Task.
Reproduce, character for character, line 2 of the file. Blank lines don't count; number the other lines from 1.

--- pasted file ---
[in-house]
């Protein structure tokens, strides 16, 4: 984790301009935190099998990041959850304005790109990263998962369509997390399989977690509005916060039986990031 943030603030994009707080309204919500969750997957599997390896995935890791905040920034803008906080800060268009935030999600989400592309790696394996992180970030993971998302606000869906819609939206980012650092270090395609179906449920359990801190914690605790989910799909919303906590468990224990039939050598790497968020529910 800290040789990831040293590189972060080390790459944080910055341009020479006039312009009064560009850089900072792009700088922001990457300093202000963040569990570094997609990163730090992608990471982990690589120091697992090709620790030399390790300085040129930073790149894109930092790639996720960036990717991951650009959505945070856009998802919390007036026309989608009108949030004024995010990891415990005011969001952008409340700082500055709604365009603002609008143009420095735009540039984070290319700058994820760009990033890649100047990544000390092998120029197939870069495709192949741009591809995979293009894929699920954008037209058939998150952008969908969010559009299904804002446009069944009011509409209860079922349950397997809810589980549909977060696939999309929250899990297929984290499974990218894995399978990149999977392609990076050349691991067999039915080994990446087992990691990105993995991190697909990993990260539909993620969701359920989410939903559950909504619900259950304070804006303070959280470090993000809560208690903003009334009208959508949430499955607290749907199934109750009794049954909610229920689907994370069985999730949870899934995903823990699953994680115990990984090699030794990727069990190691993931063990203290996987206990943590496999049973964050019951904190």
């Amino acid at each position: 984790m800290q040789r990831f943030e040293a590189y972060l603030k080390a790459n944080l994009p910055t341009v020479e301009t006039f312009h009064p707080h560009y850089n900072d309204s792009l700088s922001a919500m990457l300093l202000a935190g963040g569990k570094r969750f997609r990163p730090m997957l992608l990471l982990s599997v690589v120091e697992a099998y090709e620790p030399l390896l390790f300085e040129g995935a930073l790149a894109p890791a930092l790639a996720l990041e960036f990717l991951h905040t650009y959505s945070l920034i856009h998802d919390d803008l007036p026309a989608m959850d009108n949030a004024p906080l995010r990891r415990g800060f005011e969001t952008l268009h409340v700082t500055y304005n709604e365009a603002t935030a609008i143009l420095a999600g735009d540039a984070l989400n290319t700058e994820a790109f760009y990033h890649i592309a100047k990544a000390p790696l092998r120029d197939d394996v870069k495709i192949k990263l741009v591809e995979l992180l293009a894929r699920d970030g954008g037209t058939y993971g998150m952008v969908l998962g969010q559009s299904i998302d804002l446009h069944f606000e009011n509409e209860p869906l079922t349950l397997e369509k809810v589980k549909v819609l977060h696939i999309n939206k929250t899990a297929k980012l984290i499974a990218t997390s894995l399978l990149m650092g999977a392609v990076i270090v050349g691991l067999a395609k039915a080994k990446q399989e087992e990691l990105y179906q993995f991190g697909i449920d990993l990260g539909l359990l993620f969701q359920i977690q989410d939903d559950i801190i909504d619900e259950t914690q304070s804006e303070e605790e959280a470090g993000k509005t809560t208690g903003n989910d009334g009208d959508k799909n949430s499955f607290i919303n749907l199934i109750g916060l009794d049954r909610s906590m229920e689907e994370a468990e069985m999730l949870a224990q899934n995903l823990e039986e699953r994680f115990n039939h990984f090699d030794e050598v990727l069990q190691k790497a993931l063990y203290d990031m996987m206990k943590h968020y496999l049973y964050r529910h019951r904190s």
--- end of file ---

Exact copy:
């Protein structure tokens, strides 16, 4: 984790301009935190099998990041959850304005790109990263998962369509997390399989977690509005916060039986990031 943030603030994009707080309204919500969750997957599997390896995935890791905040920034803008906080800060268009935030999600989400592309790696394996992180970030993971998302606000869906819609939206980012650092270090395609179906449920359990801190914690605790989910799909919303906590468990224990039939050598790497968020529910 800290040789990831040293590189972060080390790459944080910055341009020479006039312009009064560009850089900072792009700088922001990457300093202000963040569990570094997609990163730090992608990471982990690589120091697992090709620790030399390790300085040129930073790149894109930092790639996720960036990717991951650009959505945070856009998802919390007036026309989608009108949030004024995010990891415990005011969001952008409340700082500055709604365009603002609008143009420095735009540039984070290319700058994820760009990033890649100047990544000390092998120029197939870069495709192949741009591809995979293009894929699920954008037209058939998150952008969908969010559009299904804002446009069944009011509409209860079922349950397997809810589980549909977060696939999309929250899990297929984290499974990218894995399978990149999977392609990076050349691991067999039915080994990446087992990691990105993995991190697909990993990260539909993620969701359920989410939903559950909504619900259950304070804006303070959280470090993000809560208690903003009334009208959508949430499955607290749907199934109750009794049954909610229920689907994370069985999730949870899934995903823990699953994680115990990984090699030794990727069990190691993931063990203290996987206990943590496999049973964050019951904190």